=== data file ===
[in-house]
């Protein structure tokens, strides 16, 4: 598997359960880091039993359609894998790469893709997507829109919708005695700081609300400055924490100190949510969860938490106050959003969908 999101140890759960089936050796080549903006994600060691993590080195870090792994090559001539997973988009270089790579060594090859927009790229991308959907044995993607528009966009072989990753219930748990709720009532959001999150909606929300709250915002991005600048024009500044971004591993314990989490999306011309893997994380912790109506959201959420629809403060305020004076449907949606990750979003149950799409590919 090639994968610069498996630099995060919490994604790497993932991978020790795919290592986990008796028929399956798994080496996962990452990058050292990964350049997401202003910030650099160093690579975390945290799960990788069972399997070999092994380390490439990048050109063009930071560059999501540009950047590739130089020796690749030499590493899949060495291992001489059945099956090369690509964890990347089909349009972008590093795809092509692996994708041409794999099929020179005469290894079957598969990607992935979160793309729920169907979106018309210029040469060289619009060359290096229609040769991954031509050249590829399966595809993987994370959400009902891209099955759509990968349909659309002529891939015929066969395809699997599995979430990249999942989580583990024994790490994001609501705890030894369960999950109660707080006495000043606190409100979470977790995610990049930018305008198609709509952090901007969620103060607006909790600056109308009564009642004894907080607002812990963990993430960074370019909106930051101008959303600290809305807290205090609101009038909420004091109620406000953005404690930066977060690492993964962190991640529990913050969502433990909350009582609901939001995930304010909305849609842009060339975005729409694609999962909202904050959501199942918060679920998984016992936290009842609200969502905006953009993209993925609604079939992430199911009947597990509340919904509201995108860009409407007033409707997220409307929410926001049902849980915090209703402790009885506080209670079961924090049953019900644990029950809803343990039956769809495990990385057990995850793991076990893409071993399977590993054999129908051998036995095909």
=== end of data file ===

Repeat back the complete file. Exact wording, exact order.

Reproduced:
[in-house]
């Protein structure tokens, strides 16, 4: 598997359960880091039993359609894998790469893709997507829109919708005695700081609300400055924490100190949510969860938490106050959003969908 999101140890759960089936050796080549903006994600060691993590080195870090792994090559001539997973988009270089790579060594090859927009790229991308959907044995993607528009966009072989990753219930748990709720009532959001999150909606929300709250915002991005600048024009500044971004591993314990989490999306011309893997994380912790109506959201959420629809403060305020004076449907949606990750979003149950799409590919 090639994968610069498996630099995060919490994604790497993932991978020790795919290592986990008796028929399956798994080496996962990452990058050292990964350049997401202003910030650099160093690579975390945290799960990788069972399997070999092994380390490439990048050109063009930071560059999501540009950047590739130089020796690749030499590493899949060495291992001489059945099956090369690509964890990347089909349009972008590093795809092509692996994708041409794999099929020179005469290894079957598969990607992935979160793309729920169907979106018309210029040469060289619009060359290096229609040769991954031509050249590829399966595809993987994370959400009902891209099955759509990968349909659309002529891939015929066969395809699997599995979430990249999942989580583990024994790490994001609501705890030894369960999950109660707080006495000043606190409100979470977790995610990049930018305008198609709509952090901007969620103060607006909790600056109308009564009642004894907080607002812990963990993430960074370019909106930051101008959303600290809305807290205090609101009038909420004091109620406000953005404690930066977060690492993964962190991640529990913050969502433990909350009582609901939001995930304010909305849609842009060339975005729409694609999962909202904050959501199942918060679920998984016992936290009842609200969502905006953009993209993925609604079939992430199911009947597990509340919904509201995108860009409407007033409707997220409307929410926001049902849980915090209703402790009885506080209670079961924090049953019900644990029950809803343990039956769809495990990385057990995850793991076990893409071993399977590993054999129908051998036995095909």